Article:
My heart weeps for the IDX that we might have had. However, Nissan would have had to have done it right. Although I owned and enjoyed a Versa Note with a CVT, which I think is fine for a little commuter, that drive train would have sucked the joy out of the little sporty little IDX.

Hyundai made a similar "mistake" with their Santa-Cruz concept. I would have moved heaven and Earth to put that small-sized concept in my driveway but have taken a hard pass on the larger truck-like thing they have given us. I put mistake in quotes, however, because I am sure there are a great many people who would take the current design over the concept and assume that the company followed the money to the design that would make them the most.

Alas, I think concepts are for us fanboys and actual cars are for everyone else.
autorelic
Intermediate Driver

Personally, I think the Cybertruck borrows heavily from our "Pinewood Derby" days.
I won't buy one but apparently a lot of folks will. And that's a good thing -- if everyone liked the same thing the world would be a truly boring place. Competition and taste also keep the prices down and allows us to be able to buy what we do like.
Flashman
Technician

Another excellent informative article; looking forward to the continuation. You don't see many people using "bodging". Since I am old and didn't have an American childhood, I missed Hotwheels, but I fondly remember my Matchboxes and Dinky toys. I treated them as any single-digit-aged kid would and I have no regrets Eventually you put aside childish things.
Swamibob
Technician

"Eventually you put childish things aside"; I agree. But, sometimes, later in life, you could be lucky enough to re-discover those early passions and they can transform from childish to child like joys, that entertain and help to inform your perspective; in a way that keeps you young. 🙂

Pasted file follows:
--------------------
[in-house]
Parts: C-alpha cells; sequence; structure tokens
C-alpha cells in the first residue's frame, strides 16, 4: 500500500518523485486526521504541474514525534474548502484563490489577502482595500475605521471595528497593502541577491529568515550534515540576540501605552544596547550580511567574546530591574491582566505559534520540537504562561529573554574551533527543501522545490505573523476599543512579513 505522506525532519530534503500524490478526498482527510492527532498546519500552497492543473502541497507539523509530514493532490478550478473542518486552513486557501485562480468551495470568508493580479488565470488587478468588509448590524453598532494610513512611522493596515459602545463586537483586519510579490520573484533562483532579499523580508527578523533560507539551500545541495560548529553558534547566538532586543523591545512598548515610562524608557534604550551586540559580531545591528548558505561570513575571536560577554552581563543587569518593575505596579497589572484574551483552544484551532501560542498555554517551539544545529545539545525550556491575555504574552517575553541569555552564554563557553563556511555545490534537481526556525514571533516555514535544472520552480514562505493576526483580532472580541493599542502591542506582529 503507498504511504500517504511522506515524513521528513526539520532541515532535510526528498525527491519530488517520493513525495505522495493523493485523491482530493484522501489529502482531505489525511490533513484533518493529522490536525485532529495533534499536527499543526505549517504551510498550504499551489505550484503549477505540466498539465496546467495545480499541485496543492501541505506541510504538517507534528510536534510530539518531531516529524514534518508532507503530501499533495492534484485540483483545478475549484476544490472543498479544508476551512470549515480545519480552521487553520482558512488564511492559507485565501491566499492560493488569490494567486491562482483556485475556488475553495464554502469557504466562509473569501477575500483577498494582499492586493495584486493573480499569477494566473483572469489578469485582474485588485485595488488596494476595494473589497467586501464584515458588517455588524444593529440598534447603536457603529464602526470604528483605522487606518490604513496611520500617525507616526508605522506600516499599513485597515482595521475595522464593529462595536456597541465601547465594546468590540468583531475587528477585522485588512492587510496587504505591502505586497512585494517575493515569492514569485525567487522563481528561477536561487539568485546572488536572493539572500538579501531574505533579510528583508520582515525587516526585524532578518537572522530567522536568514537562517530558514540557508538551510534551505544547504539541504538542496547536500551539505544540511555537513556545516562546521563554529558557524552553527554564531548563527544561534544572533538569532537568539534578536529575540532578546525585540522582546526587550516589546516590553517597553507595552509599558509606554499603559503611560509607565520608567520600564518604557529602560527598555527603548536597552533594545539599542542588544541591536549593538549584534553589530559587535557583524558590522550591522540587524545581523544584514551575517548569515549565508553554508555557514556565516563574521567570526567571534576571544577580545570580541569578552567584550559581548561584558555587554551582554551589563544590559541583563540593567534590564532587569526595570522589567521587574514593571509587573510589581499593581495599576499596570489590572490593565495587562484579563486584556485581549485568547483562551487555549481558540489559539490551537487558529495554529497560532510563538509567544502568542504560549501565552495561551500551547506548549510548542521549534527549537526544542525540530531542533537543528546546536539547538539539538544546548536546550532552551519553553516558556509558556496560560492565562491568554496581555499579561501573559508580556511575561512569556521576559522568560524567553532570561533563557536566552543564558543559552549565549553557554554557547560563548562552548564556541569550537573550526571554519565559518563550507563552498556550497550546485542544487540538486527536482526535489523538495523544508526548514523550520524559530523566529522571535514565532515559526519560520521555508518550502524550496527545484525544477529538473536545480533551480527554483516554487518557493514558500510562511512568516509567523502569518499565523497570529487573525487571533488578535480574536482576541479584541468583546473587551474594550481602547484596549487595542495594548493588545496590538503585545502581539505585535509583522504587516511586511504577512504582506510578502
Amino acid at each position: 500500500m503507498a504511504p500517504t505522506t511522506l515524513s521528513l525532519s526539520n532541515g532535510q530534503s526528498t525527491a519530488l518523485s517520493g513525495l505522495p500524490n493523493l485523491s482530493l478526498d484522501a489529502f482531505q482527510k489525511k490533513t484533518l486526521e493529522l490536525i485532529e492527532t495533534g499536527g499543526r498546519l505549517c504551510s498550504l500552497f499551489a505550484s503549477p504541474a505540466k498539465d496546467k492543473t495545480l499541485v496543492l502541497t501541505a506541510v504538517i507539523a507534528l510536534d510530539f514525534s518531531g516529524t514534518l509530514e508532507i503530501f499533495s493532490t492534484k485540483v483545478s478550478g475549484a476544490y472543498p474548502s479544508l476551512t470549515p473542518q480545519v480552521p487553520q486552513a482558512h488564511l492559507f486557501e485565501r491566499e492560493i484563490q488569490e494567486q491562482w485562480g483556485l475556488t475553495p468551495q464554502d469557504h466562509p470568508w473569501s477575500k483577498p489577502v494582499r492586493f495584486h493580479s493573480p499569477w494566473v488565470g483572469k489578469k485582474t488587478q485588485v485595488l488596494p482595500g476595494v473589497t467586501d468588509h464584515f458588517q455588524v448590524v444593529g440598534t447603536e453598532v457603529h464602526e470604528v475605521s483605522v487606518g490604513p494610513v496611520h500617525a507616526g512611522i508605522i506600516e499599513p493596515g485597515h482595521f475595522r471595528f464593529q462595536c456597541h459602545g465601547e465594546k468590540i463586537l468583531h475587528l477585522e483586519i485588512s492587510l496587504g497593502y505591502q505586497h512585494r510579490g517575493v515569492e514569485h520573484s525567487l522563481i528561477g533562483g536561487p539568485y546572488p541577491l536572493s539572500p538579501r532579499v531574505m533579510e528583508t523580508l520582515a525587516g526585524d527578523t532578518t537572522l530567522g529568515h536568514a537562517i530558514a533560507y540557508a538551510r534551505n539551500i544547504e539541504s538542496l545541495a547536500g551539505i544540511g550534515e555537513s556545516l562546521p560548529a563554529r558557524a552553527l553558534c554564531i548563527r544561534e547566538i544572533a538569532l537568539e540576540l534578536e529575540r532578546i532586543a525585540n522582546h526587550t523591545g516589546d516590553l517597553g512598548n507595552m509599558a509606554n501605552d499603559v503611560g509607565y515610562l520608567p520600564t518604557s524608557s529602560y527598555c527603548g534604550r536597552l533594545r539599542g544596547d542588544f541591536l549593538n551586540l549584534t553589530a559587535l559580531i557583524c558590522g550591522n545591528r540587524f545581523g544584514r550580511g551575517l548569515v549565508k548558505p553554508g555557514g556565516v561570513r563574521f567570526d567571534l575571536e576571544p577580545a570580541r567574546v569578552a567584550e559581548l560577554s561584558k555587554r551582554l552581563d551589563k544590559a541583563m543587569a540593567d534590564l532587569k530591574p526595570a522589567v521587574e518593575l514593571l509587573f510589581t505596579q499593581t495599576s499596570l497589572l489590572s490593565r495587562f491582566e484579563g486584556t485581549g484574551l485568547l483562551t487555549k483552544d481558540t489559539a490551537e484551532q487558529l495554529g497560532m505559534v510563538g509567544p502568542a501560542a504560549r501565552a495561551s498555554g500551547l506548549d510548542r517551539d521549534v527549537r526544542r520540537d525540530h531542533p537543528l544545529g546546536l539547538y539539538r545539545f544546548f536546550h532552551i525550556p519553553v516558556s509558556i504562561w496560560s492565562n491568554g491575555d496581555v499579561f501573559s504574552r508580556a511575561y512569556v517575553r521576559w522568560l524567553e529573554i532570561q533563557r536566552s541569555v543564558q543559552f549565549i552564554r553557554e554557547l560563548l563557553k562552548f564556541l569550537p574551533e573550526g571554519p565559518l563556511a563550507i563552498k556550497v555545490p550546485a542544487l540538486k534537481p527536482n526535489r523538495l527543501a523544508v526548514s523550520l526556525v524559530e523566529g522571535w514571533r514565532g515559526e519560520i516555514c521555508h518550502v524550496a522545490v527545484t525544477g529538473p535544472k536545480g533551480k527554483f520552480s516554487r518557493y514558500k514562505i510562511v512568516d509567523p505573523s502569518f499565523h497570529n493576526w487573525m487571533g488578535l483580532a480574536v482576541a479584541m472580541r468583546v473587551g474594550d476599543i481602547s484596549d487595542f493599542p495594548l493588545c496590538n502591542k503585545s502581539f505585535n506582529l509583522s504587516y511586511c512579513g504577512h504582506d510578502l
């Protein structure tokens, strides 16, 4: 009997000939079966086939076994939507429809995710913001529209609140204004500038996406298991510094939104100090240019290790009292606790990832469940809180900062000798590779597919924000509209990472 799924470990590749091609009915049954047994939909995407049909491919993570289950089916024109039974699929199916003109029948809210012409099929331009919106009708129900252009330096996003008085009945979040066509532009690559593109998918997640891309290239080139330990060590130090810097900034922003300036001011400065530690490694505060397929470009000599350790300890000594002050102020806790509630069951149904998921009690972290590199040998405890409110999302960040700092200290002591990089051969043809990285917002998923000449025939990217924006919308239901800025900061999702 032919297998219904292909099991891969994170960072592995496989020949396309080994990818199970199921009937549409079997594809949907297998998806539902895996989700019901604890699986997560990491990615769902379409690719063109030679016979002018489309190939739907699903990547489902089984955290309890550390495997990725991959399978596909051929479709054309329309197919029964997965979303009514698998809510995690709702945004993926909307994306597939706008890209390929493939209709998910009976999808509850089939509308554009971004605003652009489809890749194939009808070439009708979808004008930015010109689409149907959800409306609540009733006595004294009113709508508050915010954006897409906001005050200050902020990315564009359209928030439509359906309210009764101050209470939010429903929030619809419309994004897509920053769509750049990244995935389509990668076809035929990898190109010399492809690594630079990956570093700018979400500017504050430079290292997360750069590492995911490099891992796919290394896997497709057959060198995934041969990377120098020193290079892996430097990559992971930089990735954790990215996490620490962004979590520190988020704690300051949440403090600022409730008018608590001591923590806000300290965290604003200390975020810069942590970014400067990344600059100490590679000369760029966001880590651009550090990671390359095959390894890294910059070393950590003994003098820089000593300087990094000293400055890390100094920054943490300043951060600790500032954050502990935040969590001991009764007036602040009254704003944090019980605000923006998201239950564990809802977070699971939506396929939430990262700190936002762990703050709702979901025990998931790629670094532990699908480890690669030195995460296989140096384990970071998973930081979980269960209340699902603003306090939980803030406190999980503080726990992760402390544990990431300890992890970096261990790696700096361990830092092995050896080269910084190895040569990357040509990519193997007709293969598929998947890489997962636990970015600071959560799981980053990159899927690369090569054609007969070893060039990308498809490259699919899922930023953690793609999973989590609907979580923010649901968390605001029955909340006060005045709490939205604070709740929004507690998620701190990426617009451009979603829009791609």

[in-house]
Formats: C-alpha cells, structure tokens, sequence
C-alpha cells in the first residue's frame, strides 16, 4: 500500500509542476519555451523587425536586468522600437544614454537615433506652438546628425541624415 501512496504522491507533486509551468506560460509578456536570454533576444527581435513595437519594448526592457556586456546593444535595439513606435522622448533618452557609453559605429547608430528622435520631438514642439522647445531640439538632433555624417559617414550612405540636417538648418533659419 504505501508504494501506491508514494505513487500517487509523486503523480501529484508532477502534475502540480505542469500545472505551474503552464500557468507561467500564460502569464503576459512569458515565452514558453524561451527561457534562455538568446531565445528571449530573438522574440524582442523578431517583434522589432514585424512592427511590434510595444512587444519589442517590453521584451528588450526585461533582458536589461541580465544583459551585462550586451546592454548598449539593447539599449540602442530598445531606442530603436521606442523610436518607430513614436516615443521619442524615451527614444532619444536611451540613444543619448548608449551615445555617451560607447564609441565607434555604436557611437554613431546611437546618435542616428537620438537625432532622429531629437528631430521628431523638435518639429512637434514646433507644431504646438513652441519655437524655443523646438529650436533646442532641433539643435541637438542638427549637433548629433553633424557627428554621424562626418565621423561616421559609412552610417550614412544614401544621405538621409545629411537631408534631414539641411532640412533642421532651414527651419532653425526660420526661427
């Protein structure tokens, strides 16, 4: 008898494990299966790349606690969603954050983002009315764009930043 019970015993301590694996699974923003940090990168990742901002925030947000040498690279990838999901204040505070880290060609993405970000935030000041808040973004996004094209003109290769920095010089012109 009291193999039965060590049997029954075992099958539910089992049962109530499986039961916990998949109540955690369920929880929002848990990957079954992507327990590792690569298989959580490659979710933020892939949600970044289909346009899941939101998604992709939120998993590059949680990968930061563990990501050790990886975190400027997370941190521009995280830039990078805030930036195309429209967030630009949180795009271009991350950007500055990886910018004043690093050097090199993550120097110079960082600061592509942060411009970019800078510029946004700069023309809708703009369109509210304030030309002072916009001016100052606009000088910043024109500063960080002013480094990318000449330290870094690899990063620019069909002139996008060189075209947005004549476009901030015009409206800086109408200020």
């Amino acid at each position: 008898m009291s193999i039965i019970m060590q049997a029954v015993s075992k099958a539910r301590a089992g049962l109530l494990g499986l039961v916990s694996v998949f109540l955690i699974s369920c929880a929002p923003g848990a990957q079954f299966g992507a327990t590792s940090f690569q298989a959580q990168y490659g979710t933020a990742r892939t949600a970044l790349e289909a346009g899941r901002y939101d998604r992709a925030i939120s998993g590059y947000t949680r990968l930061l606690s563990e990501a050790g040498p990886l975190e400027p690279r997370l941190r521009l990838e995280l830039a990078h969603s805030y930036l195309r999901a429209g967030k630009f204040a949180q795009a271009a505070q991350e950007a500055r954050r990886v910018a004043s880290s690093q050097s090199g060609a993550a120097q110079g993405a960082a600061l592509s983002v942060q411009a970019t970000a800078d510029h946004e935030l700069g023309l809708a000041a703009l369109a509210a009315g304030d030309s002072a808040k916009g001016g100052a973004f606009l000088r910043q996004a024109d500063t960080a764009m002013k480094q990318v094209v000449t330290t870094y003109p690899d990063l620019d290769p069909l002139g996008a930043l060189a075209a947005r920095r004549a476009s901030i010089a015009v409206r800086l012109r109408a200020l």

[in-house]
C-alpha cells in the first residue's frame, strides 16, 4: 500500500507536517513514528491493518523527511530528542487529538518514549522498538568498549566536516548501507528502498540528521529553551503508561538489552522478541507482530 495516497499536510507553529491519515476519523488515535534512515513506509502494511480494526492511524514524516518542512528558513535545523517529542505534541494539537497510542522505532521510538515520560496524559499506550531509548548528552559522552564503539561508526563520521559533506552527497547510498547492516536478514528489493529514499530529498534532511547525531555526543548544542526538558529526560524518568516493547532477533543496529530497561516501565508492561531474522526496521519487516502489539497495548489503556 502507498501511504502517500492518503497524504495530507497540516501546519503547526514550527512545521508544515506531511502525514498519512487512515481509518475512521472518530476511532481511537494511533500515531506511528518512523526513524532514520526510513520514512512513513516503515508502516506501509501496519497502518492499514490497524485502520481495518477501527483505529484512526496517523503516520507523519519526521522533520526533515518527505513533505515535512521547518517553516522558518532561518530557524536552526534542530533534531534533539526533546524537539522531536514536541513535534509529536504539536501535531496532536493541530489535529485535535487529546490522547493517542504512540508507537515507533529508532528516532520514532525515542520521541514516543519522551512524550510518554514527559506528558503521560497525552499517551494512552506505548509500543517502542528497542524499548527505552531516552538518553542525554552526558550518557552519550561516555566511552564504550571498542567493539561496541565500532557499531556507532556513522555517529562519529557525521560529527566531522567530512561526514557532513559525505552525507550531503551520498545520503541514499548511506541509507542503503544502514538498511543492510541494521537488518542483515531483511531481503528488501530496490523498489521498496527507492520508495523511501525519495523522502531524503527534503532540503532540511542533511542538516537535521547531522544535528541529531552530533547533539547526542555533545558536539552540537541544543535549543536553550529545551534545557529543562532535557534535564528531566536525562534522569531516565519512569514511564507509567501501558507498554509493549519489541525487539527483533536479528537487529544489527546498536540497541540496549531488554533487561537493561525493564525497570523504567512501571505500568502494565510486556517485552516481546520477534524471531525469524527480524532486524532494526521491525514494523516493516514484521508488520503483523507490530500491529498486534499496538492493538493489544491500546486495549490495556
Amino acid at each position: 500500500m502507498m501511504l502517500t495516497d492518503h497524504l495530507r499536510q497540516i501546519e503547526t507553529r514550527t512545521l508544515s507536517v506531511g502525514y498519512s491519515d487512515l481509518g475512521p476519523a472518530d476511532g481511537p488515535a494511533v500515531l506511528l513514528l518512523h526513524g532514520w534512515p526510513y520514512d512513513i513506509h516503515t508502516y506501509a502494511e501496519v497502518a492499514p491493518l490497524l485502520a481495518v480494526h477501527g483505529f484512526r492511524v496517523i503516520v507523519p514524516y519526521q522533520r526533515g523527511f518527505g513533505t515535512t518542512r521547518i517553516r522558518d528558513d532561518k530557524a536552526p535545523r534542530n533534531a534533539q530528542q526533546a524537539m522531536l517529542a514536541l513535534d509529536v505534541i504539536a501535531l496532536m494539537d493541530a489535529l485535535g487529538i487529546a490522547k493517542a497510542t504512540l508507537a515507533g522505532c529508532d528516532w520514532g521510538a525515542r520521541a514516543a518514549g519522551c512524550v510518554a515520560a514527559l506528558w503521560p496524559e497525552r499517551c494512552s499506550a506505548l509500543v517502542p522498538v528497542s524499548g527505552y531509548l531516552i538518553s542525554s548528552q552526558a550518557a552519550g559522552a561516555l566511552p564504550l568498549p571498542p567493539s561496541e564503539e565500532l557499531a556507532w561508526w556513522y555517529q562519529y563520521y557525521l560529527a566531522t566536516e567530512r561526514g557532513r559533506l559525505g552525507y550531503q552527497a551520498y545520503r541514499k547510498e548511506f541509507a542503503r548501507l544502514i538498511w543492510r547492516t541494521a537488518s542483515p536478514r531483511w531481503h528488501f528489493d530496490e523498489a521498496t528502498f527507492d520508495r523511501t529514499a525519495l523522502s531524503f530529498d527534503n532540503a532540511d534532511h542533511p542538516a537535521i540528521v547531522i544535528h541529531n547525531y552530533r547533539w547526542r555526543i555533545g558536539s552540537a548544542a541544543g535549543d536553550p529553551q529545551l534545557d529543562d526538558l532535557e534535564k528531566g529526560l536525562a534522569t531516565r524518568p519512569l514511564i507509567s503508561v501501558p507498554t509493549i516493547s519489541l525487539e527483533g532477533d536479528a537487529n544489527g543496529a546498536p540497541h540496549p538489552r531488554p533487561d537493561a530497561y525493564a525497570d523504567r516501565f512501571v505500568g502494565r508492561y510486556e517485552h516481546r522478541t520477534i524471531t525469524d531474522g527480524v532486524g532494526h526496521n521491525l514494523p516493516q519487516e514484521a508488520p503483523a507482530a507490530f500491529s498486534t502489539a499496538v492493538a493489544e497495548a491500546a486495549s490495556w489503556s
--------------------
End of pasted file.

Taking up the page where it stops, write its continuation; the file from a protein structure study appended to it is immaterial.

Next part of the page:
DUB6
Specialist

@Swamibob - are you trying to tell me it'd be okay to go buy a bunch of Hot Wheels and a box of firecrackers and have at it like in the old days?  😋

fueledbymetal
Advanced Driver

Another excellent explainer, thanks! I wonder which of the two categories the Cybertruck will fall into if/when we ever see the production version. 🍺
AdrianClarke
Instructor

When the Cybertruck was shown EVERYONE with any of industry/design/production experience knew it could never make production in that form. It's a simplistic, childish design that's going to have a lot issues to solve.
Tesla could have done something a lot more conventional incorporating their existing design language ruggedized for a pick up, and probably had it in production by now. But no, they had to do something 'disruptive' and 'edgy' and play to their gallery.
DUB6
Specialist

Interesting point.  I have no industry/design/production experience, so had no real opinion of its ability to hit production or any disruptiveness or edginess - I just thought it was ugly as all get out...

autorelic
Intermediate Driver

I agree with your post completely. Yeah, Elon's a dreamer and I think the Cybertruck is ugly as hell -- we whittled stuff like that in Boy Scouts. But the Muskonian cult members will like it.
Then again, ain't it great? If everyone else ONLY liked C-10s I couldn't afford my F-150...